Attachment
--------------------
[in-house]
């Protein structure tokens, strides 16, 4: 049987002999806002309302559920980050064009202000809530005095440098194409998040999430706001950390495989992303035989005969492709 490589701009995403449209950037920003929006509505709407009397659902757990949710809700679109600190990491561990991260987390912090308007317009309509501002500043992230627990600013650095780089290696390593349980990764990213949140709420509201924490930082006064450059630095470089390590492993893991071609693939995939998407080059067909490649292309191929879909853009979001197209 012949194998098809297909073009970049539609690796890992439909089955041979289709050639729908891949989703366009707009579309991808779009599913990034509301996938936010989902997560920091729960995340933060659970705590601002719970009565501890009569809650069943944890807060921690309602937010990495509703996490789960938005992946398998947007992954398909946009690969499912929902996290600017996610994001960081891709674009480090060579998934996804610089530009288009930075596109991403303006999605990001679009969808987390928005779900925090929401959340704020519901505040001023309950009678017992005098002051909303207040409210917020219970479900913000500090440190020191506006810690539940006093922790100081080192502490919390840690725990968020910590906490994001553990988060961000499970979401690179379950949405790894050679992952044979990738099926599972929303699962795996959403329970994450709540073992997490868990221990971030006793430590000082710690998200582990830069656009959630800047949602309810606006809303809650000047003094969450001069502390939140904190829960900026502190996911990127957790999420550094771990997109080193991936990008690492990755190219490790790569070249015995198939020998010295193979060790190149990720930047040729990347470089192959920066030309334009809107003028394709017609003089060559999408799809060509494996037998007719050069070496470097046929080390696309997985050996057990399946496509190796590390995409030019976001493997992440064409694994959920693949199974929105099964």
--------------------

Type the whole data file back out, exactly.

[in-house]
């Protein structure tokens, strides 16, 4: 049987002999806002309302559920980050064009202000809530005095440098194409998040999430706001950390495989992303035989005969492709 490589701009995403449209950037920003929006509505709407009397659902757990949710809700679109600190990491561990991260987390912090308007317009309509501002500043992230627990600013650095780089290696390593349980990764990213949140709420509201924490930082006064450059630095470089390590492993893991071609693939995939998407080059067909490649292309191929879909853009979001197209 012949194998098809297909073009970049539609690796890992439909089955041979289709050639729908891949989703366009707009579309991808779009599913990034509301996938936010989902997560920091729960995340933060659970705590601002719970009565501890009569809650069943944890807060921690309602937010990495509703996490789960938005992946398998947007992954398909946009690969499912929902996290600017996610994001960081891709674009480090060579998934996804610089530009288009930075596109991403303006999605990001679009969808987390928005779900925090929401959340704020519901505040001023309950009678017992005098002051909303207040409210917020219970479900913000500090440190020191506006810690539940006093922790100081080192502490919390840690725990968020910590906490994001553990988060961000499970979401690179379950949405790894050679992952044979990738099926599972929303699962795996959403329970994450709540073992997490868990221990971030006793430590000082710690998200582990830069656009959630800047949602309810606006809303809650000047003094969450001069502390939140904190829960900026502190996911990127957790999420550094771990997109080193991936990008690492990755190219490790790569070249015995198939020998010295193979060790190149990720930047040729990347470089192959920066030309334009809107003028394709017609003089060559999408799809060509494996037998007719050069070496470097046929080390696309997985050996057990399946496509190796590390995409030019976001493997992440064409694994959920693949199974929105099964």